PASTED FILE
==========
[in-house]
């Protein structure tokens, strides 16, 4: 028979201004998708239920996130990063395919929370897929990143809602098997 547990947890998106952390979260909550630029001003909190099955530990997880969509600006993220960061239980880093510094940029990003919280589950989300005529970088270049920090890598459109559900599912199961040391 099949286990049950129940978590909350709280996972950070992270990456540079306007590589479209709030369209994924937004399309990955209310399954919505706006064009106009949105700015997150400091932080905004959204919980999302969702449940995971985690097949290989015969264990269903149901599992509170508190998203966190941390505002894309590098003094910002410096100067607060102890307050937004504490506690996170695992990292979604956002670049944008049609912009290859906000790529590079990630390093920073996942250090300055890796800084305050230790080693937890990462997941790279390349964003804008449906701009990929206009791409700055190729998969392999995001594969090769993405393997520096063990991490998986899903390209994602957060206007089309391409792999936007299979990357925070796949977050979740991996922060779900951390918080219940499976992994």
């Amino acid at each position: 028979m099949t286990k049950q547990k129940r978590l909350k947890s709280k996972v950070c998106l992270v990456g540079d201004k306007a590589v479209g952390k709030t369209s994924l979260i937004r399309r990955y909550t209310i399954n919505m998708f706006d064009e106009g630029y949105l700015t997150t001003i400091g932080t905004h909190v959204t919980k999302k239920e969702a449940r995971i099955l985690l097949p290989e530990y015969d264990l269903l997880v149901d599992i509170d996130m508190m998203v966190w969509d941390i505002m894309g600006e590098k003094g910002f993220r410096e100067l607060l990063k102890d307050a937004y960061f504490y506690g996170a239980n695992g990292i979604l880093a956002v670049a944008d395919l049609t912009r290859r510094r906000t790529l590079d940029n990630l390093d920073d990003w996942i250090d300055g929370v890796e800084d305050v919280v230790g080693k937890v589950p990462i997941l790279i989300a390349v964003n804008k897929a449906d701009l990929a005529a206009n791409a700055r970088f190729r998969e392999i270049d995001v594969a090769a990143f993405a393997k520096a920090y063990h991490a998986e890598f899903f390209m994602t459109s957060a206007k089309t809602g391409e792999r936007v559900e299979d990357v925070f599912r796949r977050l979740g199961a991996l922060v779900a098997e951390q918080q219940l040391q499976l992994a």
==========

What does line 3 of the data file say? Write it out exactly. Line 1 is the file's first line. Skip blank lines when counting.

């Amino acid at each position: 028979m099949t286990k049950q547990k129940r978590l909350k947890s709280k996972v950070c998106l992270v990456g540079d201004k306007a590589v479209g952390k709030t369209s994924l979260i937004r399309r990955y909550t209310i399954n919505m998708f706006d064009e106009g630029y949105l700015t997150t001003i400091g932080t905004h909190v959204t919980k999302k239920e969702a449940r995971i099955l985690l097949p290989e530990y015969d264990l269903l997880v149901d599992i509170d996130m508190m998203v966190w969509d941390i505002m894309g600006e590098k003094g910002f993220r410096e100067l607060l990063k102890d307050a937004y960061f504490y506690g996170a239980n695992g990292i979604l880093a956002v670049a944008d395919l049609t912009r290859r510094r906000t790529l590079d940029n990630l390093d920073d990003w996942i250090d300055g929370v890796e800084d305050v919280v230790g080693k937890v589950p990462i997941l790279i989300a390349v964003n804008k897929a449906d701009l990929a005529a206009n791409a700055r970088f190729r998969e392999i270049d995001v594969a090769a990143f993405a393997k520096a920090y063990h991490a998986e890598f899903f390209m994602t459109s957060a206007k089309t809602g391409e792999r936007v559900e299979d990357v925070f599912r796949r977050l979740g199961a991996l922060v779900a098997e951390q918080q219940l040391q499976l992994a």